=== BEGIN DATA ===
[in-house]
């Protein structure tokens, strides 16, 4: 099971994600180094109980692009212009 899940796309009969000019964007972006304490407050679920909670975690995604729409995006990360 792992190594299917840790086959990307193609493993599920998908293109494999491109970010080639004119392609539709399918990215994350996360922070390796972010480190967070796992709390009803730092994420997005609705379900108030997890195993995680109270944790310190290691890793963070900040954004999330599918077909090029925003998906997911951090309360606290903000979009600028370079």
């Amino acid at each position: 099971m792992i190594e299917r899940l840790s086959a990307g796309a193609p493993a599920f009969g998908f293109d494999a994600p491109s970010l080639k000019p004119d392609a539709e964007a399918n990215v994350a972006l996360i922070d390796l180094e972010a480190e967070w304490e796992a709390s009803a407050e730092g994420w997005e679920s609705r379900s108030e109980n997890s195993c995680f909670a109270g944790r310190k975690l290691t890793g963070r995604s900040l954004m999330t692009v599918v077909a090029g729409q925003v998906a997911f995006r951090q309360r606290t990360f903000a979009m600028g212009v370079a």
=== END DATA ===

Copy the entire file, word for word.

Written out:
[in-house]
């Protein structure tokens, strides 16, 4: 099971994600180094109980692009212009 899940796309009969000019964007972006304490407050679920909670975690995604729409995006990360 792992190594299917840790086959990307193609493993599920998908293109494999491109970010080639004119392609539709399918990215994350996360922070390796972010480190967070796992709390009803730092994420997005609705379900108030997890195993995680109270944790310190290691890793963070900040954004999330599918077909090029925003998906997911951090309360606290903000979009600028370079």
């Amino acid at each position: 099971m792992i190594e299917r899940l840790s086959a990307g796309a193609p493993a599920f009969g998908f293109d494999a994600p491109s970010l080639k000019p004119d392609a539709e964007a399918n990215v994350a972006l996360i922070d390796l180094e972010a480190e967070w304490e796992a709390s009803a407050e730092g994420w997005e679920s609705r379900s108030e109980n997890s195993c995680f909670a109270g944790r310190k975690l290691t890793g963070r995604s900040l954004m999330t692009v599918v077909a090029g729409q925003v998906a997911f995006r951090q309360r606290t990360f903000a979009m600028g212009v370079a």